Um, this is about *performance* not the few things MS got right in Vista. Basically Vista is a CPU resource hog of monumental proportions. There's no reason a good, secure OS has to be bloated to the gills with all the crap MS put into Vista.
Lars Skovlund writes: Groklaw reports that the Office XML standard is being put on the fast track in ISO despite the detailed complaints from national standards bodies. The move seems to be the decision of one person, Lisa Rachjel, secretariat of the ISO Joint Technical Committee, according to a comment made by her.
An anonymous reader writes: From LinuxWorld: "With thousands of open source security packages available, choices can be confusing. Here's the short list of tools that are getting real-world successful deployments...". According to their list, the best tools are OSSEC, Snort, Bro, Nagios and Nessus.
asimbaig writes: "Its been over a year since I last posed a question on whether its "really" possible to make a decent living building open source software. I got a lot of good feedback from slashdotters and the open source community. I thought I would provide an update on our experience. In one short year, CATS, our open source Applicant Tracking System has become the number one ATS in the market including commercial packages. We didn't have any revenue last year and we didnt focus on it either since we were too busy building the sofware. We started selling the hosted solution this year and have sold about 100 seats in 2 months bringing us $3000/month in recurring revenue. We just signed an OEM / Source Code license agreement with a large company for $200k. I expect to sell 4-5 of these OEM deals this year. I think making CATS open source played a significant role in our success to date....Marketing."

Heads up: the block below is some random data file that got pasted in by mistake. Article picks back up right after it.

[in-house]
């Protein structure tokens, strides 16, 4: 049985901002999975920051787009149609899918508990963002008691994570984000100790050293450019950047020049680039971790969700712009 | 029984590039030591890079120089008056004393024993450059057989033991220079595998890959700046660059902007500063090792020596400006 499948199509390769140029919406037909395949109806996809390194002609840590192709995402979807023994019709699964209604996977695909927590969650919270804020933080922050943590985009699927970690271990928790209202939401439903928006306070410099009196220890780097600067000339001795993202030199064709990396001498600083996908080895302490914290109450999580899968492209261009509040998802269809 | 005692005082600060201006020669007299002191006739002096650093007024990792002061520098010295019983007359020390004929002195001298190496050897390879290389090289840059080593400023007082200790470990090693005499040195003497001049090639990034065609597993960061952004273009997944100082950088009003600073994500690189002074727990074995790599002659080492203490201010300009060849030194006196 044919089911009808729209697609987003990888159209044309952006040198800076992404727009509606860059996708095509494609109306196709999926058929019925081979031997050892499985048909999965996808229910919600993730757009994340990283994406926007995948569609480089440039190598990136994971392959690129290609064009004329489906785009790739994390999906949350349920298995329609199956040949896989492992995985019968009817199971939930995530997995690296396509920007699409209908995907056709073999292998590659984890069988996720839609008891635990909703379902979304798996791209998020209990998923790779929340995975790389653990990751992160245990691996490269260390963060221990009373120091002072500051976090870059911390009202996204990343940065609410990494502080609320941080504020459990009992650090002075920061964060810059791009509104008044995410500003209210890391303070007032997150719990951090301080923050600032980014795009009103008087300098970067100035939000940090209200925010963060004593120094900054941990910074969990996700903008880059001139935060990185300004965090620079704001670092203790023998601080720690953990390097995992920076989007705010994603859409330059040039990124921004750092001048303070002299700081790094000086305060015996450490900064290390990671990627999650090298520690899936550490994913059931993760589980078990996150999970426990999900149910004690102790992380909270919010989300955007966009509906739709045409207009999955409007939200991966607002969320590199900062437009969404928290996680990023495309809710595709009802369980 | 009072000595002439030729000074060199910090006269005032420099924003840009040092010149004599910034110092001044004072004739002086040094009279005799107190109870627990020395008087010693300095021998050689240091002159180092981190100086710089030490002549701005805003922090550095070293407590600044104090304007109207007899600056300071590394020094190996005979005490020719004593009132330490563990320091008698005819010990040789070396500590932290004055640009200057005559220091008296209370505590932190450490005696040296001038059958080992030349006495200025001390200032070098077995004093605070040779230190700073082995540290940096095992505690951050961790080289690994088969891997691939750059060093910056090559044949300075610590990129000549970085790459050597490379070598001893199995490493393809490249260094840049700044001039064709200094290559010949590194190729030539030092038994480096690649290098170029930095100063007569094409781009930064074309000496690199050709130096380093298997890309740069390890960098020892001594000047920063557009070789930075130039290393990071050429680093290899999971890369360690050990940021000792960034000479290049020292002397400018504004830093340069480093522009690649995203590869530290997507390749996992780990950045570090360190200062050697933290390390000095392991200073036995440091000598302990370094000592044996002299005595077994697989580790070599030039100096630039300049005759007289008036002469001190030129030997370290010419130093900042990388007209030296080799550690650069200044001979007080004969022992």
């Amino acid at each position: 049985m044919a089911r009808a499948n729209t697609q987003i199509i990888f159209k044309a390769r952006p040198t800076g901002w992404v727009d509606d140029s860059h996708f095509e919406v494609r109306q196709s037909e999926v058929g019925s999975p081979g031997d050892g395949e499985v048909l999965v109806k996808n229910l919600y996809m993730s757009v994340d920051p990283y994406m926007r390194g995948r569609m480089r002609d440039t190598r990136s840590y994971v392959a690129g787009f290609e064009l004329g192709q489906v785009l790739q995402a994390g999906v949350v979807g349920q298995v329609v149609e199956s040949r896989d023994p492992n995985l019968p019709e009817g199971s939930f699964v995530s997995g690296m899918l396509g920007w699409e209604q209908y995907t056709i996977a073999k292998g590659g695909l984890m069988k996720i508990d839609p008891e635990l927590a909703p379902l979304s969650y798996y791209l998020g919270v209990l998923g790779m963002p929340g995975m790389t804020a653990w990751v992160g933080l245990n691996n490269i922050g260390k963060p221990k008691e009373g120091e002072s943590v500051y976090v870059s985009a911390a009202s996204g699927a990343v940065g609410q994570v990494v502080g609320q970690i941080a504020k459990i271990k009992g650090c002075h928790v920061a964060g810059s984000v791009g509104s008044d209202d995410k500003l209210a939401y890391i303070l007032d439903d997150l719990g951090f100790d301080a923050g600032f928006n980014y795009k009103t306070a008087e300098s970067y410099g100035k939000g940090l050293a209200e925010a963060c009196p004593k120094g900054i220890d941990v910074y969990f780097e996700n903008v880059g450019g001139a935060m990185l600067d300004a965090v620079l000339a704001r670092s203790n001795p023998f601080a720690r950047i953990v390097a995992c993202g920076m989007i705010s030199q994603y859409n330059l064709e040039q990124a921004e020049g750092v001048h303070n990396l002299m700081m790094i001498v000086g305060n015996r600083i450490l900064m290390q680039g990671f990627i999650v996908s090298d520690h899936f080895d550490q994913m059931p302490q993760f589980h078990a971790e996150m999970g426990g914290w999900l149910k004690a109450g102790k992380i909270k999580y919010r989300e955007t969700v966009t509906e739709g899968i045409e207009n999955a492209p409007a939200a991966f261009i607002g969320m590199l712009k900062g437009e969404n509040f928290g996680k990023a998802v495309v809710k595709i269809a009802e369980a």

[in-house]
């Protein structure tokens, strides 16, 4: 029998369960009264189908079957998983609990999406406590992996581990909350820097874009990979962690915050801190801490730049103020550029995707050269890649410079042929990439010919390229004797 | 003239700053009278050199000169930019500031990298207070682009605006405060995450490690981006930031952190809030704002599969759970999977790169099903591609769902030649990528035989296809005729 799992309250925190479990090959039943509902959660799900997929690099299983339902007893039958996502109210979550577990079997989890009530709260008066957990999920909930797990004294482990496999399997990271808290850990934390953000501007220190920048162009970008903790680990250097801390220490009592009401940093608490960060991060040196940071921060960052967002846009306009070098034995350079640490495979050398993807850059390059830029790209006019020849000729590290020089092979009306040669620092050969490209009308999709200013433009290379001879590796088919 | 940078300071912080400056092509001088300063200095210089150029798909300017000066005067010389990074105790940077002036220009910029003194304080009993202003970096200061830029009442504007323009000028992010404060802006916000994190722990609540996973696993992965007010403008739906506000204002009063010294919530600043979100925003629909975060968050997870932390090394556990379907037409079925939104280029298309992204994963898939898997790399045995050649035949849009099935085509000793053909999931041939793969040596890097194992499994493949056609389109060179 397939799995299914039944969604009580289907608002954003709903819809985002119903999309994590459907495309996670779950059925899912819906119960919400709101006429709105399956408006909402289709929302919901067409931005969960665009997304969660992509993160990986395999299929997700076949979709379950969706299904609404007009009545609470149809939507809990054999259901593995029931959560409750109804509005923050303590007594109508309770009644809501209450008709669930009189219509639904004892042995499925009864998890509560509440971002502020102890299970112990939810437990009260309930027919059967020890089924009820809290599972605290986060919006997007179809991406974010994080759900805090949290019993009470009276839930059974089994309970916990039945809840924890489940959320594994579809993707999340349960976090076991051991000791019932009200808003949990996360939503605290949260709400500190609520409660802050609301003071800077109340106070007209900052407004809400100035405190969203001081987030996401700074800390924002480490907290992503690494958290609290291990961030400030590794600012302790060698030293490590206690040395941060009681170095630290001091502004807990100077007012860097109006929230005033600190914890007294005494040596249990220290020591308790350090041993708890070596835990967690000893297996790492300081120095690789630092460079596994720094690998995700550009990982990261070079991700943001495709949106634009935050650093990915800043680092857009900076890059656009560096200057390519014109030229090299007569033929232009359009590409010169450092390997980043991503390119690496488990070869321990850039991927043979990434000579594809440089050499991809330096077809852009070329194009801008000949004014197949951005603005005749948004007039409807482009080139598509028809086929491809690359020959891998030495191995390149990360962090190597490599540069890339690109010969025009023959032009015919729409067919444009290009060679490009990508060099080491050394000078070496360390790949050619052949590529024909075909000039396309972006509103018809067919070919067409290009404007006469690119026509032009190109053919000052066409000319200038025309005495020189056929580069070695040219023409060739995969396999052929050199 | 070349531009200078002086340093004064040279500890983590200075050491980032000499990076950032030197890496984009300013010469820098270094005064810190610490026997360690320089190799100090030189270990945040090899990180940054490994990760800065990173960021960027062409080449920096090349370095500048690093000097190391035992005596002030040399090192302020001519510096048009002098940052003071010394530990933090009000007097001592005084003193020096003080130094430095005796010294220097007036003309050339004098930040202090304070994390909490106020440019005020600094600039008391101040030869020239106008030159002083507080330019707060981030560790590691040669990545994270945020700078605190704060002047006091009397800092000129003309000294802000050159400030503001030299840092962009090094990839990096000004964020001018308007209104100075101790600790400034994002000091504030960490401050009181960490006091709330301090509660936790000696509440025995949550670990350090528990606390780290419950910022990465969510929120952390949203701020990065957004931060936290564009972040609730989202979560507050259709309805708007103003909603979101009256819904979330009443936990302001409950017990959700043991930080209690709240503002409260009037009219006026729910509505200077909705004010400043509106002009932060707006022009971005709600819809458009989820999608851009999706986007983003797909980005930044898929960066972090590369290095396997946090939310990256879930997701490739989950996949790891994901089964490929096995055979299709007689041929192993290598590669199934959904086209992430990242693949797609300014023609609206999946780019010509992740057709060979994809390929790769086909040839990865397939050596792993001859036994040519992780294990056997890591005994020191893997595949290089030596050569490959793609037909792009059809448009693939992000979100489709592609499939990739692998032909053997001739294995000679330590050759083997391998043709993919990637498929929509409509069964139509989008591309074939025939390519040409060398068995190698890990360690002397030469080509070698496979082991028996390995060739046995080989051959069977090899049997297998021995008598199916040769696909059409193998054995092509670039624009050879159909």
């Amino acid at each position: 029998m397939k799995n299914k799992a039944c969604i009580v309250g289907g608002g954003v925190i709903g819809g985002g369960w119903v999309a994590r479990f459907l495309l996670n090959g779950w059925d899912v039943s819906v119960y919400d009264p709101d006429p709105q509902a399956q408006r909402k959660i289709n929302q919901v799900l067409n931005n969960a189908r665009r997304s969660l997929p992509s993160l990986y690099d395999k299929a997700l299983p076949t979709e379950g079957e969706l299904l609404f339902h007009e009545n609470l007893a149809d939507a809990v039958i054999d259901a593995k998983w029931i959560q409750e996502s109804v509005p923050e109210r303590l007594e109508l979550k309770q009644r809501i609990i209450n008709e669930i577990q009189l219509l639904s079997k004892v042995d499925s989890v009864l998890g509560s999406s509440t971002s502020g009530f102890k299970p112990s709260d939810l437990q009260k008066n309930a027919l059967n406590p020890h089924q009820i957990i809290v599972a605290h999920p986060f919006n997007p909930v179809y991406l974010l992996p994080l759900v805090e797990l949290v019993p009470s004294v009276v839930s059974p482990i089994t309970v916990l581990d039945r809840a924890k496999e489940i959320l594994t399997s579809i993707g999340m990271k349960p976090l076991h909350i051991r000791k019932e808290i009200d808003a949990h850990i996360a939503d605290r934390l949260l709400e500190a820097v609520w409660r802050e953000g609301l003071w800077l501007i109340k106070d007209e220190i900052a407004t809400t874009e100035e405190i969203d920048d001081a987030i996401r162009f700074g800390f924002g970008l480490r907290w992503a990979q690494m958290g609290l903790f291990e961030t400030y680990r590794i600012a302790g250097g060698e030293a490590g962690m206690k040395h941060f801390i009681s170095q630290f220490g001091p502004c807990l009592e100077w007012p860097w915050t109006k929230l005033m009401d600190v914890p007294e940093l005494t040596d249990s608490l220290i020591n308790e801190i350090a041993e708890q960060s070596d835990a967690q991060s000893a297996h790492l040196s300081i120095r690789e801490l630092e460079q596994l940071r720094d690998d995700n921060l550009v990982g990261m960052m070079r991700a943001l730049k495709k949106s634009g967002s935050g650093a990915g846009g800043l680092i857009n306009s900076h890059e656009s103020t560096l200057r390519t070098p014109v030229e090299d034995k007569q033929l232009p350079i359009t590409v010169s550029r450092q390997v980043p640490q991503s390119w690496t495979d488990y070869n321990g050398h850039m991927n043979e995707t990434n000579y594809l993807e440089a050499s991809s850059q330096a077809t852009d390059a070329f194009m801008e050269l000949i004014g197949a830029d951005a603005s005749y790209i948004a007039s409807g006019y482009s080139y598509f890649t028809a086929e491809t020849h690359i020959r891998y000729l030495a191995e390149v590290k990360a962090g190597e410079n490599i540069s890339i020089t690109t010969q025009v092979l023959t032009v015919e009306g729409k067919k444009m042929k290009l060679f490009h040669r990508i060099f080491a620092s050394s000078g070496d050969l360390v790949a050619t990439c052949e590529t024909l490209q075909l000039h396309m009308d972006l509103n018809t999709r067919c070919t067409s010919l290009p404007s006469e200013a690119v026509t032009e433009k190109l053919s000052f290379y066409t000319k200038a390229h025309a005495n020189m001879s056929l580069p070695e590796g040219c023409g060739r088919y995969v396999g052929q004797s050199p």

An anonymous reader writes: The Wall Street Journal (subscription required) is reporting that Google has made a first contract with Astound Broadband to serve custom ads to 25.000 customers. On a related note, the Venturebeat Blog reports a related story of a Google deal with Dish Network, Nr. 2 in US satellite TV. Now your TV ads will be all Pizza home delivery, no more mortgage refinance...
wh0pper writes: Intel is entering the solid-state hard drive market with its Z-U130 flash-based drives, but not to sell to the consumer. Intel plans to offer the systems to computer manufacturers and embedded systems makers as a way to offer low-power, high-speed storage and let them achieve better performance than they would with traditional hard disk systems. Intel claims read performance will be at 28 MB per second, write performance will reach 20 MB per second, and the units will offer an average mean time between failure (MBTF) of a whopping 5 million hours. How does this compare to the flash-based hard drives in the various MP3 players?